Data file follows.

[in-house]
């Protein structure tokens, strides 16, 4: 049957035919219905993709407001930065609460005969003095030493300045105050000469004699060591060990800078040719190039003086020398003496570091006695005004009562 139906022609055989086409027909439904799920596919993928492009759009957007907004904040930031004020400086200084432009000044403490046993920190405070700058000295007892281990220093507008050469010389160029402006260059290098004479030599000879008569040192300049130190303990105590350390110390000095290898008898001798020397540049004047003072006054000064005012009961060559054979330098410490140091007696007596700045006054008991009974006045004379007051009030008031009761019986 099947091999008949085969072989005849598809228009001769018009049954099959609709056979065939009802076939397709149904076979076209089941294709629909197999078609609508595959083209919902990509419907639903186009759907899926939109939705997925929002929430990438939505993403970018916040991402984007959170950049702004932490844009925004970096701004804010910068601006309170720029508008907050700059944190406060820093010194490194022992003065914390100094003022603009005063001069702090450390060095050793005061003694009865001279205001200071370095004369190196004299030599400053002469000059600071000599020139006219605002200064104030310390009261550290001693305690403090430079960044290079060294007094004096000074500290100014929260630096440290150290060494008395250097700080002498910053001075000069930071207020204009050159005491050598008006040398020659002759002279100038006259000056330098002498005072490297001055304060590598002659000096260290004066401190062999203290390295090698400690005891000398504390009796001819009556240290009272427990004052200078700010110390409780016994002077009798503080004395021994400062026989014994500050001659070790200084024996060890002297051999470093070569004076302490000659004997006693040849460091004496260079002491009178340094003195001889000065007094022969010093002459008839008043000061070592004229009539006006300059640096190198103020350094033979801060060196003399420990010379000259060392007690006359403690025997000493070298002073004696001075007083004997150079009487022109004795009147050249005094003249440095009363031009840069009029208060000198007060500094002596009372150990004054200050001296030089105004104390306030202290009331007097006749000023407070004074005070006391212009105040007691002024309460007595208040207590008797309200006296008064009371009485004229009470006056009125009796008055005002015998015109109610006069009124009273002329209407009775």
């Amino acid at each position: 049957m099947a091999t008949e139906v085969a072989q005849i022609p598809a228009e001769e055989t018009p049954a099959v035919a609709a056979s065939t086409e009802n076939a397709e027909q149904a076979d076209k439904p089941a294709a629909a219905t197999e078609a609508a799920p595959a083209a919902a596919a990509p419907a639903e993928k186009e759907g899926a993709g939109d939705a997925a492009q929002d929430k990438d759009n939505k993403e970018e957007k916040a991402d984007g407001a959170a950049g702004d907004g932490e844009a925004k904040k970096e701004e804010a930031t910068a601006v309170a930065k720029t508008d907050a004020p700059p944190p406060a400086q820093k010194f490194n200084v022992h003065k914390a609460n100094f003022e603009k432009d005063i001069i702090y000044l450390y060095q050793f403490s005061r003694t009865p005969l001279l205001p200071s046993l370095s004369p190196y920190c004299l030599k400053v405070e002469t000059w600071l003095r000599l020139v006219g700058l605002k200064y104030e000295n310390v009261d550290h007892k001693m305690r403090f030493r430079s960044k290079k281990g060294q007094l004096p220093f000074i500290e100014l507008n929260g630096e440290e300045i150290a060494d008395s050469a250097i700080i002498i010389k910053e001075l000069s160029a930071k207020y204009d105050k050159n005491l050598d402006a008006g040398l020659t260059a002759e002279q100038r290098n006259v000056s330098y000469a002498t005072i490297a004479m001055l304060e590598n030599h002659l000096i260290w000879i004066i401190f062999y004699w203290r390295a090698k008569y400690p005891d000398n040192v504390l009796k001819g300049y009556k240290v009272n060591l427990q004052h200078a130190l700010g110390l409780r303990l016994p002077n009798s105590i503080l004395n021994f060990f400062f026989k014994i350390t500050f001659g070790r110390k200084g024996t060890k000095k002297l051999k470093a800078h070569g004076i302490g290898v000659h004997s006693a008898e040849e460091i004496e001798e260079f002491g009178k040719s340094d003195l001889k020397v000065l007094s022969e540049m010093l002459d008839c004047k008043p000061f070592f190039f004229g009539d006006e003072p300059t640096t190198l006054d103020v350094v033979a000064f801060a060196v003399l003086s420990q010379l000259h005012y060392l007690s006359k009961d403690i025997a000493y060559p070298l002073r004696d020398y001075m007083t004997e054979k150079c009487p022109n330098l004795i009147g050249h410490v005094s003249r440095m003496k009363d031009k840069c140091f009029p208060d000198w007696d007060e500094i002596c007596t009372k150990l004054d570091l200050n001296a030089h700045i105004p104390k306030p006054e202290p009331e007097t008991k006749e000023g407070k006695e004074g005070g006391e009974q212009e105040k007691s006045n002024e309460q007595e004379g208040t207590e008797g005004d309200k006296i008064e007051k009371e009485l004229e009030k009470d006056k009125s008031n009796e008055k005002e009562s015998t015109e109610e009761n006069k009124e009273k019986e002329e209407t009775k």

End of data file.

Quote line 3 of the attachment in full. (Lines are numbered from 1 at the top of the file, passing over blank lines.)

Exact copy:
């Amino acid at each position: 049957m099947a091999t008949e139906v085969a072989q005849i022609p598809a228009e001769e055989t018009p049954a099959v035919a609709a056979s065939t086409e009802n076939a397709e027909q149904a076979d076209k439904p089941a294709a629909a219905t197999e078609a609508a799920p595959a083209a919902a596919a990509p419907a639903e993928k186009e759907g899926a993709g939109d939705a997925a492009q929002d929430k990438d759009n939505k993403e970018e957007k916040a991402d984007g407001a959170a950049g702004d907004g932490e844009a925004k904040k970096e701004e804010a930031t910068a601006v309170a930065k720029t508008d907050a004020p700059p944190p406060a400086q820093k010194f490194n200084v022992h003065k914390a609460n100094f003022e603009k432009d005063i001069i702090y000044l450390y060095q050793f403490s005061r003694t009865p005969l001279l205001p200071s046993l370095s004369p190196y920190c004299l030599k400053v405070e002469t000059w600071l003095r000599l020139v006219g700058l605002k200064y104030e000295n310390v009261d550290h007892k001693m305690r403090f030493r430079s960044k290079k281990g060294q007094l004096p220093f000074i500290e100014l507008n929260g630096e440290e300045i150290a060494d008395s050469a250097i700080i002498i010389k910053e001075l000069s160029a930071k207020y204009d105050k050159n005491l050598d402006a008006g040398l020659t260059a002759e002279q100038r290098n006259v000056s330098y000469a002498t005072i490297a004479m001055l304060e590598n030599h002659l000096i260290w000879i004066i401190f062999y004699w203290r390295a090698k008569y400690p005891d000398n040192v504390l009796k001819g300049y009556k240290v009272n060591l427990q004052h200078a130190l700010g110390l409780r303990l016994p002077n009798s105590i503080l004395n021994f060990f400062f026989k014994i350390t500050f001659g070790r110390k200084g024996t060890k000095k002297l051999k470093a800078h070569g004076i302490g290898v000659h004997s006693a008898e040849e460091i004496e001798e260079f002491g009178k040719s340094d003195l001889k020397v000065l007094s022969e540049m010093l002459d008839c004047k008043p000061f070592f190039f004229g009539d006006e003072p300059t640096t190198l006054d103020v350094v033979a000064f801060a060196v003399l003086s420990q010379l000259h005012y060392l007690s006359k009961d403690i025997a000493y060559p070298l002073r004696d020398y001075m007083t004997e054979k150079c009487p022109n330098l004795i009147g050249h410490v005094s003249r440095m003496k009363d031009k840069c140091f009029p208060d000198w007696d007060e500094i002596c007596t009372k150990l004054d570091l200050n001296a030089h700045i105004p104390k306030p006054e202290p009331e007097t008991k006749e000023g407070k006695e004074g005070g006391e009974q212009e105040k007691s006045n002024e309460q007595e004379g208040t207590e008797g005004d309200k006296i008064e007051k009371e009485l004229e009030k009470d006056k009125s008031n009796e008055k005002e009562s015998t015109e109610e009761n006069k009124e009273k019986e002329e209407t009775k």